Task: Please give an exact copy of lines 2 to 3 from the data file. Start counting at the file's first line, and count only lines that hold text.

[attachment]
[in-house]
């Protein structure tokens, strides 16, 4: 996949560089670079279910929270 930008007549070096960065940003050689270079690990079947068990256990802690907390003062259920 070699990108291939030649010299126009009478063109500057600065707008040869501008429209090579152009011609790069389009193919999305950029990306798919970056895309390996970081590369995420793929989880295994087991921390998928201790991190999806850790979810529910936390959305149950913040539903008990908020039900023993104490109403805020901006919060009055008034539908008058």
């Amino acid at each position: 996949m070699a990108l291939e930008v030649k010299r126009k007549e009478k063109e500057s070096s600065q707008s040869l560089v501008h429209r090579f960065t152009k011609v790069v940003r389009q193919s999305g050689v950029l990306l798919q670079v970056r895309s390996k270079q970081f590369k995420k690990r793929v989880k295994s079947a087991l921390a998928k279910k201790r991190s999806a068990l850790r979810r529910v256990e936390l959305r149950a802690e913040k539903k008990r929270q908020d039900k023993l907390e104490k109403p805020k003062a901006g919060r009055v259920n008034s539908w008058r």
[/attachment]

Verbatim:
């Protein structure tokens, strides 16, 4: 996949560089670079279910929270 930008007549070096960065940003050689270079690990079947068990256990802690907390003062259920 070699990108291939030649010299126009009478063109500057600065707008040869501008429209090579152009011609790069389009193919999305950029990306798919970056895309390996970081590369995420793929989880295994087991921390998928201790991190999806850790979810529910936390959305149950913040539903008990908020039900023993104490109403805020901006919060009055008034539908008058």
């Amino acid at each position: 996949m070699a990108l291939e930008v030649k010299r126009k007549e009478k063109e500057s070096s600065q707008s040869l560089v501008h429209r090579f960065t152009k011609v790069v940003r389009q193919s999305g050689v950029l990306l798919q670079v970056r895309s390996k270079q970081f590369k995420k690990r793929v989880k295994s079947a087991l921390a998928k279910k201790r991190s999806a068990l850790r979810r529910v256990e936390l959305r149950a802690e913040k539903k008990r929270q908020d039900k023993l907390e104490k109403p805020k003062a901006g919060r009055v259920n008034s539908w008058r």